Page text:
With December here I hope to end the year the way I started, resurrecting this daily blog as a means of looking back on past work, reflecting on readings and essays, and presenting new drawings. Today is a look back on a series of meditation spaces, designed with bamboo in mind (however most of the details would need more work).
More sketches from the “Design Thinking” sketching/field trip class. The first shows an adjustable connection to a modern piece of furniture, in this case a clamp as part of a free standing lamp. The second sketch is of a hand rail detail at the John Paul II Center in Northeast DC. Both drawings make use of the exploded isometric view, showing elements pulled away from their normal positions to allow a better understand of all components and their means of connection.
The term ‘axonometric’ is often used, but refers to drawings which include an accurate representation of the object in plan view, while isometric drawings distorts the plan to make things look a bit more ‘natural’. A much, much better explanation of the difference can be found in this image. Both links are to the designstudioiii.wordpress.com
In undergrad at CUArch students used to take a sketching field trip class during the first semester of their second year. (The program has since been reshuffled a few times, it is hard to tell which classes have changed and which have simply had their names changed.) The ambiguously titled “Design Thinking” had Eric Jenkins take students around Washington DC to sketch specific buildings and spaces. I hope I still have that sketchbook, but until I find it I have a few scans, one from the Washington Islamic Center on Massachusetts Ave, and the other from the Scottish Rite Temple on 16th St.
The Slingshot is a daily planner with an anarchist theme citing historical episodes of radical protest or revolution on each day of the year. A friend of mine had one and used it religiously, but I never bothered to track one down for my own use. I did need something that could fit in my pocket, so I took an exacto-knife to a composition notebook and ended up with three planners. I used the first one for a year and half, filling it with random thoughts, obligations, plans, sketches and reminders. It slipped out of my pocket while biking to school, and I mourned its loss. The one I use now is the third (the second lasted a week before I lost that one) and final, very worn but has so far made it to 5 continents and remains just over half full. Hopefully it survives another year and a half of use and abuse.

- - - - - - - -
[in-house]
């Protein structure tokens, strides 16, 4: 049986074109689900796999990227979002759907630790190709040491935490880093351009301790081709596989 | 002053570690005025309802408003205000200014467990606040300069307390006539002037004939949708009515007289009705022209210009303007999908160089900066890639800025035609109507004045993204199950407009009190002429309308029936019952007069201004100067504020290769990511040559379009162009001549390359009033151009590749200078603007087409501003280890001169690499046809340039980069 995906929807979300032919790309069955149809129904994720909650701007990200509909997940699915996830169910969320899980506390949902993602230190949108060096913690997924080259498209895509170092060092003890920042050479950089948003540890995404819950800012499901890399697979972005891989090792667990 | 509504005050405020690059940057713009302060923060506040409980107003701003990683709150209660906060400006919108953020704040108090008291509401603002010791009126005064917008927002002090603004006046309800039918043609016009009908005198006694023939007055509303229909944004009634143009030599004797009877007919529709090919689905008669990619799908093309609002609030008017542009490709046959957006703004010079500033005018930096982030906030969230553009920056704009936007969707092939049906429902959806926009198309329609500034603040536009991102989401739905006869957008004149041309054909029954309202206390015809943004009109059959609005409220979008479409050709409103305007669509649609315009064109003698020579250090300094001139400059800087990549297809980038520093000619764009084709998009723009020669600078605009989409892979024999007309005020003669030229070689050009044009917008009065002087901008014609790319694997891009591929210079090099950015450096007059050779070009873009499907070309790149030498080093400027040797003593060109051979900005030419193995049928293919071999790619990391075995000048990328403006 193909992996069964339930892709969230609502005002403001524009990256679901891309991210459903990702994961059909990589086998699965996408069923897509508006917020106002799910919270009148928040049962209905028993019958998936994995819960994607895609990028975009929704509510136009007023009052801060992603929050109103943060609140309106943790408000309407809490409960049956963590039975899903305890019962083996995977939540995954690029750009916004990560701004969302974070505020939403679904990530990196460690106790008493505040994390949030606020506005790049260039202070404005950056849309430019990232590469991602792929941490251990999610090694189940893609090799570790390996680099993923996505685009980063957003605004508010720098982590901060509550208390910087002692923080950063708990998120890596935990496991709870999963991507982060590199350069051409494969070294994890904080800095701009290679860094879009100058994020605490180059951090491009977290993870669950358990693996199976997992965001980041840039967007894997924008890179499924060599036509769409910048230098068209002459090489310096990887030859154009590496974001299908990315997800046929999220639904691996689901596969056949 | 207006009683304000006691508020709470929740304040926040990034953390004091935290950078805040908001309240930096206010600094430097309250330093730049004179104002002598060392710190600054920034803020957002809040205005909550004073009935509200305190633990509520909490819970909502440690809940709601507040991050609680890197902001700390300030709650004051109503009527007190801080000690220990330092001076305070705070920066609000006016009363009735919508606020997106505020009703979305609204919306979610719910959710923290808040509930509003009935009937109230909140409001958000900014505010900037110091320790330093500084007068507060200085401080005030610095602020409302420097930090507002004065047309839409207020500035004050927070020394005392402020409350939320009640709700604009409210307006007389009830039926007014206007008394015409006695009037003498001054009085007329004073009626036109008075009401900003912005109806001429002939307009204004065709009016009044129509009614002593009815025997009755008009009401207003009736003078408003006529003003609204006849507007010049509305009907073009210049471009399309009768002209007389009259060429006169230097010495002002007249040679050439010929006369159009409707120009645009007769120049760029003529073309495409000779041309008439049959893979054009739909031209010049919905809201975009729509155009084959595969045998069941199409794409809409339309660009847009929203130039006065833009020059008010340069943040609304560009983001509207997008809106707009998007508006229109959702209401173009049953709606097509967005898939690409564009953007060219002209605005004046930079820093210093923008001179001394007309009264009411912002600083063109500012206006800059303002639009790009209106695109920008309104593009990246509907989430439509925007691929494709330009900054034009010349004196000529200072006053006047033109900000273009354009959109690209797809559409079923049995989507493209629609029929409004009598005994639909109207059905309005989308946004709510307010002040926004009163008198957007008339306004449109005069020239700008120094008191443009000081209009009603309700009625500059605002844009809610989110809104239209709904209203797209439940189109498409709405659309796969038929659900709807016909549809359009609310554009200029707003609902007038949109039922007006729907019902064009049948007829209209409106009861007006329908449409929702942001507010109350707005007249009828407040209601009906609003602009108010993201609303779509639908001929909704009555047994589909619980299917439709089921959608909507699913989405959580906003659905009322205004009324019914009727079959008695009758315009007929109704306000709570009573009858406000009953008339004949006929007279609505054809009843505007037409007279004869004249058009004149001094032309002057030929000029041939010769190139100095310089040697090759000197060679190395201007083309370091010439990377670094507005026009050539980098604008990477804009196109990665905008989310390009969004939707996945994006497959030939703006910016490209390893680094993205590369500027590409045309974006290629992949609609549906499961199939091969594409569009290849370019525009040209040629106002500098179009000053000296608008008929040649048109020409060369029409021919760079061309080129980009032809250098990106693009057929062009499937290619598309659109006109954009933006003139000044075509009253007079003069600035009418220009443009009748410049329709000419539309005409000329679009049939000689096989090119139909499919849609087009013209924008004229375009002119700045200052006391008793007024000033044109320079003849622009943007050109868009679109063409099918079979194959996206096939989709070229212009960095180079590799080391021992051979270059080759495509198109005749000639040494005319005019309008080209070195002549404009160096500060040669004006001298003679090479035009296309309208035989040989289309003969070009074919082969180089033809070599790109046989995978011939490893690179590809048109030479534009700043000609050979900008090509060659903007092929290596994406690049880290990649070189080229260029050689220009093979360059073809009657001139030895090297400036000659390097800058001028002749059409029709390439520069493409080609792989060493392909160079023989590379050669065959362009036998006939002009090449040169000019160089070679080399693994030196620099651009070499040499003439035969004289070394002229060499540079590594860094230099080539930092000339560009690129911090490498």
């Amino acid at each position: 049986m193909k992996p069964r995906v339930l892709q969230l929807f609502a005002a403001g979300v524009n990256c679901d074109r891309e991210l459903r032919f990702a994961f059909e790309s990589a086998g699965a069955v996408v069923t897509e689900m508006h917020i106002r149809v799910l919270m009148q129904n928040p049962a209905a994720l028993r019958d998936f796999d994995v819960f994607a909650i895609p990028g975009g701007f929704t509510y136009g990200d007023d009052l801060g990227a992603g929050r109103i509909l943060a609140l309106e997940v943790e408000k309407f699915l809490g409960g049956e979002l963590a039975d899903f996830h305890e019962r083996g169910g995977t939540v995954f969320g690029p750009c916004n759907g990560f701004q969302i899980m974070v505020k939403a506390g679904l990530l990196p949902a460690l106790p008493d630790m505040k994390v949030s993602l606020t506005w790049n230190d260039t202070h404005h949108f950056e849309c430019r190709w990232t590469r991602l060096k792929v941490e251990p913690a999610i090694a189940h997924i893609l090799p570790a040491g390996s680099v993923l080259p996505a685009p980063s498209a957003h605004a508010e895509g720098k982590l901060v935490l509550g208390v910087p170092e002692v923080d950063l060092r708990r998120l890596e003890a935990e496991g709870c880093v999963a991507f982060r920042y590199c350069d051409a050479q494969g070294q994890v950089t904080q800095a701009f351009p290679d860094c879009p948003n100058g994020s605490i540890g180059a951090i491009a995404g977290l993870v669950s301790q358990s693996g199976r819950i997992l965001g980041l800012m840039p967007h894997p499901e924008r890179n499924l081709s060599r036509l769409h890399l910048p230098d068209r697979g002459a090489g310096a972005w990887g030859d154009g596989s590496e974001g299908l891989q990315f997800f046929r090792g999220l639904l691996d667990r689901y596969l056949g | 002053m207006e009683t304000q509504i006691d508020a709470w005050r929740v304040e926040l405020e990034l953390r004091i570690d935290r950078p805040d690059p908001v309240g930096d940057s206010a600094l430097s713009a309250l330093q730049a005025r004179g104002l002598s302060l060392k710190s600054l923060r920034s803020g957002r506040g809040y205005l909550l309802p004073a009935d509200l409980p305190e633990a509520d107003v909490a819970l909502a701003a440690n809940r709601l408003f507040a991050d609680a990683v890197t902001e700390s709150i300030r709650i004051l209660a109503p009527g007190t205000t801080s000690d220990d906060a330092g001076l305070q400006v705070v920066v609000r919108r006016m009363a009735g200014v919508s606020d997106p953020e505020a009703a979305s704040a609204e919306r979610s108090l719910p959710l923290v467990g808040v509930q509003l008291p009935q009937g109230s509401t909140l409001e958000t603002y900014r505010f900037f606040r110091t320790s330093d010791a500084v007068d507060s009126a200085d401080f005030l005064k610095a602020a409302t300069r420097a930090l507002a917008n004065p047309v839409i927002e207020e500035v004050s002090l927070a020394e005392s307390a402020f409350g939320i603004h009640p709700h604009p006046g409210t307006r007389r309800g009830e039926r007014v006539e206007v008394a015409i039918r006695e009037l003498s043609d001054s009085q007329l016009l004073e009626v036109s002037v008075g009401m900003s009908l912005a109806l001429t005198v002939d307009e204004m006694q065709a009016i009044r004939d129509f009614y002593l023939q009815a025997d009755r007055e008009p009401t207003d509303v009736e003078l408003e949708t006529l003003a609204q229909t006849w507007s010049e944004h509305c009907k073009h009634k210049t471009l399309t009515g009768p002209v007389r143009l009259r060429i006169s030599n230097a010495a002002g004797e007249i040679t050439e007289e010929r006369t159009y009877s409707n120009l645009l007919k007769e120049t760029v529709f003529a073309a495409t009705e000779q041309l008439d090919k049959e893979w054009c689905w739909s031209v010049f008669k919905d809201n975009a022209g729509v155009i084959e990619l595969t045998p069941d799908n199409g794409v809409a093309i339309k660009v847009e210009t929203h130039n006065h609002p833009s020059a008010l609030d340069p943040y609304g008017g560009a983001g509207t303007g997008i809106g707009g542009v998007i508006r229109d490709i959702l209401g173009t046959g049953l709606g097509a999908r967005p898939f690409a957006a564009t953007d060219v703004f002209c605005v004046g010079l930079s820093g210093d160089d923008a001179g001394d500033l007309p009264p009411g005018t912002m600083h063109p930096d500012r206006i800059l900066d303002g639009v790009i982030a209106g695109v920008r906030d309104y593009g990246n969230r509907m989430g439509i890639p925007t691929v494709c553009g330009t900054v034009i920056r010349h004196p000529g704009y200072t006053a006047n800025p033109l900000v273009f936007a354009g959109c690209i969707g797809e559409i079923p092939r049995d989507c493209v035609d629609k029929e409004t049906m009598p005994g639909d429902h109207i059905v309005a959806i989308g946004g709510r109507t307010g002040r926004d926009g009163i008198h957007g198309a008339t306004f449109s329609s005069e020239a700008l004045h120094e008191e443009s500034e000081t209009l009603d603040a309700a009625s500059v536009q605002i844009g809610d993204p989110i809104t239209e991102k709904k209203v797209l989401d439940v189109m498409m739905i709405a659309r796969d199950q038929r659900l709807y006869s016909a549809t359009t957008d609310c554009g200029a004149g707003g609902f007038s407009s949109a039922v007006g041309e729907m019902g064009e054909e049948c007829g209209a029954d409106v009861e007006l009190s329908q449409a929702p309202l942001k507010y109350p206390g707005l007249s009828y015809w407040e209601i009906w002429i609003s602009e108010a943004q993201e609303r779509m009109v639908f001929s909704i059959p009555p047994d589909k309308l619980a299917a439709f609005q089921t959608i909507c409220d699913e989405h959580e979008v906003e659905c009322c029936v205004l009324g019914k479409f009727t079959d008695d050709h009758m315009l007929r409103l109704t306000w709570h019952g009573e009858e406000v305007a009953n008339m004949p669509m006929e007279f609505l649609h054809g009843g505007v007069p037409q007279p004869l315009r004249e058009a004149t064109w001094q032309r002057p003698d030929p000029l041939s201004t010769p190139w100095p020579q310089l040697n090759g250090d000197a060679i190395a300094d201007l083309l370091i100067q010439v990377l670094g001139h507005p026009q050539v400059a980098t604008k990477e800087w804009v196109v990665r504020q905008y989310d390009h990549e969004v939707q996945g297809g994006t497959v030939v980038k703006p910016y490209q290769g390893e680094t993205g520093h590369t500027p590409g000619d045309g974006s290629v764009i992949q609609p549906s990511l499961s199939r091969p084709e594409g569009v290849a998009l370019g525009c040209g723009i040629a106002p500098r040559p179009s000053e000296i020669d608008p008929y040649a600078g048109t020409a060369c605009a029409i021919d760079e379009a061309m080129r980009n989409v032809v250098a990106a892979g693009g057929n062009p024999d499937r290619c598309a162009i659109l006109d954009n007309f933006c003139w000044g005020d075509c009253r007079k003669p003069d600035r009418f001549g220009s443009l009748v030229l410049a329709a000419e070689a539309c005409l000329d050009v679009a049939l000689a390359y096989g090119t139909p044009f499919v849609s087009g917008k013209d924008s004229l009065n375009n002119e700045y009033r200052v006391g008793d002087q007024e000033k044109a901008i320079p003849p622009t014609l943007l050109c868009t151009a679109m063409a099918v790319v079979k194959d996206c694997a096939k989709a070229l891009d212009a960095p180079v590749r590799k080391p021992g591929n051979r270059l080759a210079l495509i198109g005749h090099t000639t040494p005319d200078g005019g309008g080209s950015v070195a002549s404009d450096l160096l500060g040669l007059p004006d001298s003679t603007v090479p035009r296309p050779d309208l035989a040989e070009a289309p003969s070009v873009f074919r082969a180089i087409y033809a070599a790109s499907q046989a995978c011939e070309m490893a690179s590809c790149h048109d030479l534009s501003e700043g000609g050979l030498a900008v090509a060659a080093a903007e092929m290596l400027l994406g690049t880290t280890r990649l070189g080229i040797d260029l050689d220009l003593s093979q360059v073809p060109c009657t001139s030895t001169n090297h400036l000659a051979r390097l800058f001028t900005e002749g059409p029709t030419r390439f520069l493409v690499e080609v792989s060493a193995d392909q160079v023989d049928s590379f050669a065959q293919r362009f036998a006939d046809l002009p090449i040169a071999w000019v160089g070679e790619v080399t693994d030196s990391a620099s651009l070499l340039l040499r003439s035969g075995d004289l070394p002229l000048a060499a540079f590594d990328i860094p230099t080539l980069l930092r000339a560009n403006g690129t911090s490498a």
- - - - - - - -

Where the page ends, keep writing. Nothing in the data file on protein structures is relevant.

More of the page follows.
Yesterday’s post about Camp Nou and today’s victory in El Clasico made me think back on my semester in Barcelona and the traveling I got to do while there. Here are a few of the highlights from the sketchbook:
Finally made it up to the George Nakashima Foundation and Workshop this afternoon for their open house (Saturdays 1-4:30pm). They allow photography on the grounds, but not inside the buildings. Here are some photographs of the buildings and some sketches of the buildings and furniture:
Chefchaouen is a small city in northern Morocco with a breathtakingly beautiful old city, where whitewashed walls are covered with indigo dyes to create a blue labyrinth. The history of the city includes a sizable Jewish and Morisco quarter during the 15th century, and Spanish occupation in the 20th century. This history created an urban fabric that mixed the chaotic and maze like medina quarter with more western styled public courtyards and small plazas.
I have never been to Chefchaouen, however a class I took this past semester required that students sketch from a slide show, rather than traveling to a site and sketching the physical environment. This means that position and perspective are given, and it becomes an exercise in deciding how much and how detailed should the sketch become. Is it still an honest sketch? There is an idea of accurate representation remaining faithful to the photo, as opposed to an evocative representation, attempting to capture some sense of dynamism or emotion into a scene. I’m not sure I succeeded in either attempt, but it is a very interesting question of what is the highest sense of truth behind an image.